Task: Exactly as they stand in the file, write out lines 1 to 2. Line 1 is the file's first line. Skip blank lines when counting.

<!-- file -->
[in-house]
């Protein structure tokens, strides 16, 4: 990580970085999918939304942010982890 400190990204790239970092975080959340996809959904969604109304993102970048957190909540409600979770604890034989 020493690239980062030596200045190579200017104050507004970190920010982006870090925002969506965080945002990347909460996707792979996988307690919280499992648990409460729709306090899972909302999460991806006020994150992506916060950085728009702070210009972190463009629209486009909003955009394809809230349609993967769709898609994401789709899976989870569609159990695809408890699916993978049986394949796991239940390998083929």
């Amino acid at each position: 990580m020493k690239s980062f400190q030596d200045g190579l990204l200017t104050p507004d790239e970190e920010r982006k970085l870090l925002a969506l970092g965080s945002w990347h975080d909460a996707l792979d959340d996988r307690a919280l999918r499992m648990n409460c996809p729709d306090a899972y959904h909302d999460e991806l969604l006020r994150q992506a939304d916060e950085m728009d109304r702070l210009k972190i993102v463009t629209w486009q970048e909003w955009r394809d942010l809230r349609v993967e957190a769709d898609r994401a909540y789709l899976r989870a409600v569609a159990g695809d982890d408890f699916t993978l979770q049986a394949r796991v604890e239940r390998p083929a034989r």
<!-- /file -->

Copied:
[in-house]
């Protein structure tokens, strides 16, 4: 990580970085999918939304942010982890 400190990204790239970092975080959340996809959904969604109304993102970048957190909540409600979770604890034989 020493690239980062030596200045190579200017104050507004970190920010982006870090925002969506965080945002990347909460996707792979996988307690919280499992648990409460729709306090899972909302999460991806006020994150992506916060950085728009702070210009972190463009629209486009909003955009394809809230349609993967769709898609994401789709899976989870569609159990695809408890699916993978049986394949796991239940390998083929």